Sutter Health Attributes Reduced Medication Errors to Bar-Coding Program
A medication bar-coding program at Sutter Health hospitals has helped prevent 28,000 medication errors, 2,600 of which could have caused moderate or serious harm, the Sacramento Bee reports. Since the program was implemented a year ago, Sutter has administered about 2.6 million medication doses to patients at the 10 hospitals in which it is used.
The system lets nurses log on to computers in patient rooms to access the patient's medication list. A color-coded list alerts nurses when medications need to be administered. Before distributing drugs, nurses scan their identification badge, the medication and patients' wristbands. The system issues warnings if a nurse tries to administer the wrong drug or if the medication could cause an allergic reaction.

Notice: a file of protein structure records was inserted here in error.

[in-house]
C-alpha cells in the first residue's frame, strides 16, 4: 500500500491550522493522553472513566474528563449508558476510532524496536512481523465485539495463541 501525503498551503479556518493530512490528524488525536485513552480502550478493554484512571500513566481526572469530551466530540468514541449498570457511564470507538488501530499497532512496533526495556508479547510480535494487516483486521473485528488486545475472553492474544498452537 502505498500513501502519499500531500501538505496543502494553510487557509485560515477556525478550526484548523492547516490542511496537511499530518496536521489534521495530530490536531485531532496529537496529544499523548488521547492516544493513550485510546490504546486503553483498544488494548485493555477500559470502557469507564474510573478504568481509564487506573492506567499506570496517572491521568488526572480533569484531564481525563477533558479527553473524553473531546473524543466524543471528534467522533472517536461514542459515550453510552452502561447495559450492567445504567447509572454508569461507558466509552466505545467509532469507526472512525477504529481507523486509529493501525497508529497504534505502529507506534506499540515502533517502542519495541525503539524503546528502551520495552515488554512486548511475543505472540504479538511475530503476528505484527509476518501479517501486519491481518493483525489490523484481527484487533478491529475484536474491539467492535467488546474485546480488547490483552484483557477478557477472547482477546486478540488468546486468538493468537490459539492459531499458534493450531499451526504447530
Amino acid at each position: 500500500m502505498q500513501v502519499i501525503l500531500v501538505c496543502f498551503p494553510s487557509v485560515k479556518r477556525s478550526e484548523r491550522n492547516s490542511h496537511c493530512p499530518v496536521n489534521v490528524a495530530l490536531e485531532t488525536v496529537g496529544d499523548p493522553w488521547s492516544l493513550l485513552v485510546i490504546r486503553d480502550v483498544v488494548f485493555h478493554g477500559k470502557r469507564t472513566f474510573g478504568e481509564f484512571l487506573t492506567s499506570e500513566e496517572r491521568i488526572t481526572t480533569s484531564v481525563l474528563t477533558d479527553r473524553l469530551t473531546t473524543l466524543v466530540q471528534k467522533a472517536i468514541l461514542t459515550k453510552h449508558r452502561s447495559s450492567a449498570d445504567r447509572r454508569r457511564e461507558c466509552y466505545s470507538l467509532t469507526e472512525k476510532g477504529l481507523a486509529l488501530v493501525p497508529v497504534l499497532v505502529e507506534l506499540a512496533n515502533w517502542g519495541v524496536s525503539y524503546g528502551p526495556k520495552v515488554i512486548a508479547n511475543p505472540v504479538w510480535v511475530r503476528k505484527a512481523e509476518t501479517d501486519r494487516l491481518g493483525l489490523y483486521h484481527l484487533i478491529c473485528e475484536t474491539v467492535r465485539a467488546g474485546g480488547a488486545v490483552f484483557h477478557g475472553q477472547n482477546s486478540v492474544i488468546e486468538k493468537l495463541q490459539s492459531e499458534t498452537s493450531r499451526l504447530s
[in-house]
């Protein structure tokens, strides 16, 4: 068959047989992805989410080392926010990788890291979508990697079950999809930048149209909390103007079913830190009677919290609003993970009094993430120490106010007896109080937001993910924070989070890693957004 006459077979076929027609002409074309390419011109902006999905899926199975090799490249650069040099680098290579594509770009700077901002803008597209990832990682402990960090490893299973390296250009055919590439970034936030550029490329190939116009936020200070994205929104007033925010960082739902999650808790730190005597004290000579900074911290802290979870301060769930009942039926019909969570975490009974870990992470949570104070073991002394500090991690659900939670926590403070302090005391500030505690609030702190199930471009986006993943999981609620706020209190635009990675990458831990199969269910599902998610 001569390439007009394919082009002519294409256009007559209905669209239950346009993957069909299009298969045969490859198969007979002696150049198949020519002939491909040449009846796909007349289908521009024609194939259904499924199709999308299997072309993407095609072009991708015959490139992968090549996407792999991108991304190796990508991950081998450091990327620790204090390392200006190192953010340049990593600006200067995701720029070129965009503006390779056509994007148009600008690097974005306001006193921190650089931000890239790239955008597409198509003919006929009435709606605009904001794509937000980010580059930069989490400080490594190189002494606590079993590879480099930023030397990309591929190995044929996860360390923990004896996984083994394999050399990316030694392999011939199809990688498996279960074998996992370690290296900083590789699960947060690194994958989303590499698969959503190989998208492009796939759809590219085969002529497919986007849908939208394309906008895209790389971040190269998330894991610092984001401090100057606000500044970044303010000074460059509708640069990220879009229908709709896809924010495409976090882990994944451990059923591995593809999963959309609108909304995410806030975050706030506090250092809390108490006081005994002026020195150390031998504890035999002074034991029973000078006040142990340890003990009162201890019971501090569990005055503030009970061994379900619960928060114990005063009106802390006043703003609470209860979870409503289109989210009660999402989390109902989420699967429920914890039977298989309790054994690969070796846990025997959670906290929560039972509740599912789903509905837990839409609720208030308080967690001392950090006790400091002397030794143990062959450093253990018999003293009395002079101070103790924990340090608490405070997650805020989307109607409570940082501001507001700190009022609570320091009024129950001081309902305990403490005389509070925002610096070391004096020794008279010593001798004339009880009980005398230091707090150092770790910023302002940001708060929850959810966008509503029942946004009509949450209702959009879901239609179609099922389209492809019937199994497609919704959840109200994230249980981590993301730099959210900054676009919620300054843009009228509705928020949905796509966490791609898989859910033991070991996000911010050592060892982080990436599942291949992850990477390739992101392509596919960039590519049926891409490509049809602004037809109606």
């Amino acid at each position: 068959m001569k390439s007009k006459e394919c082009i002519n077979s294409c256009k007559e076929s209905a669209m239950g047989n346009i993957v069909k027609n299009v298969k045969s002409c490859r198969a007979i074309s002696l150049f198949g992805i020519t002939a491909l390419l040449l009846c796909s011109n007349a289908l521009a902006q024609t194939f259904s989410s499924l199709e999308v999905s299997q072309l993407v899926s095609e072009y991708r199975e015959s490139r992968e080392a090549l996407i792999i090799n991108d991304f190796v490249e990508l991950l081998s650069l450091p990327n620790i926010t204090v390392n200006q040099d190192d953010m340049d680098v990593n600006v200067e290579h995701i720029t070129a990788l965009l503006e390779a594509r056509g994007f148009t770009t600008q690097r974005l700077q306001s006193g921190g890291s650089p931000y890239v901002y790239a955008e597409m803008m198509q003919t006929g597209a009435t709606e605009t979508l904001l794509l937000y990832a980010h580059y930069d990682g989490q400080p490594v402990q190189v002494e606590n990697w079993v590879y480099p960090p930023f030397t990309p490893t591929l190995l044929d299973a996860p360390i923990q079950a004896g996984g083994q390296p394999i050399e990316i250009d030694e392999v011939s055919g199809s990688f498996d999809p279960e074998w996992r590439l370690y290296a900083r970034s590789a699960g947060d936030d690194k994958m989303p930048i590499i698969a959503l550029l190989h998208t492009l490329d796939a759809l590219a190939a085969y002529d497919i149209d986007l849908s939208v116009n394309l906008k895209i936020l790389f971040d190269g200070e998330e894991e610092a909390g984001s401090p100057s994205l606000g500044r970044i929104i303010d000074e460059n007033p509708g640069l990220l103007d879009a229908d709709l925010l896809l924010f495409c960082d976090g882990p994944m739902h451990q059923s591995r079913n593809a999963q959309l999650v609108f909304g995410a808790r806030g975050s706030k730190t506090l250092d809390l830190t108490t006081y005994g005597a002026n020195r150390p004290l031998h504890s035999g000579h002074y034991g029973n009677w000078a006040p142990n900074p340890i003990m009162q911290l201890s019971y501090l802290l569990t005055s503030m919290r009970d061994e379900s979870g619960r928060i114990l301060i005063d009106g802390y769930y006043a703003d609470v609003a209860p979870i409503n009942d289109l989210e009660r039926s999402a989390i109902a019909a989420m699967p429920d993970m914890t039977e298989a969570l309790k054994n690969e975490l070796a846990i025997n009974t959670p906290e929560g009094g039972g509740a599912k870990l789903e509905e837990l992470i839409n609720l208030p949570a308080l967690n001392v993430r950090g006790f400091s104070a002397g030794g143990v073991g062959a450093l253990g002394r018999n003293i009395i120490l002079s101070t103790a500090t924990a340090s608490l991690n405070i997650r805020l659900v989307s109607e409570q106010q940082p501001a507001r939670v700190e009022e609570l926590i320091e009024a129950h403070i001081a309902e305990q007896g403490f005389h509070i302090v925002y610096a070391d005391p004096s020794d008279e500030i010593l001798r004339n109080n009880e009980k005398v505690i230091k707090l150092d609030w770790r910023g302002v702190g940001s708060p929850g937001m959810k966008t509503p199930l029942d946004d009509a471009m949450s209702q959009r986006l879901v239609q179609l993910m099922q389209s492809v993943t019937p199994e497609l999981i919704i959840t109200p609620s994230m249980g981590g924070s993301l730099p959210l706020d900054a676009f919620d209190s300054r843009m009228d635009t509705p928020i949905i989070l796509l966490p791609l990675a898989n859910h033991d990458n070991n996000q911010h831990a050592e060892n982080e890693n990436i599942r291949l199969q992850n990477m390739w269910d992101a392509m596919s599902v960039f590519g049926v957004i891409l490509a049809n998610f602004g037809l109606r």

Gordon Hunt, Sutter's chief medical officer, said he used the Institute of Medicine's 1999 report on medication errors to persuade Sutter to spend $25 million to install bedside bar-code scanners at each of its Northern California hospitals by the end of 2005, the Bee reports. Hunt said he does not expect a financial return on the technology investment, but it should benefit patients.
Fewer than 25% of hospitals nationwide have implemented any technology in the past five years to reduce errors, according to David Lawrence, retired chair and CEO of Kaiser Permanente and an author of the IOM report.
R. Adams Dudley, a professor of health policy at the University of California-San Francisco, said a lack of funds is one of the reasons why more hospitals have not adopted the technology. "It is a failure of the health care market," Dudley said, adding, "Hospitals could spend billions on bar coding and other technology that reduces mistakes, and nobody would pay them a dime more to treat patients than before they made that investment" (Rapaport, Sacramento Bee, 11/24).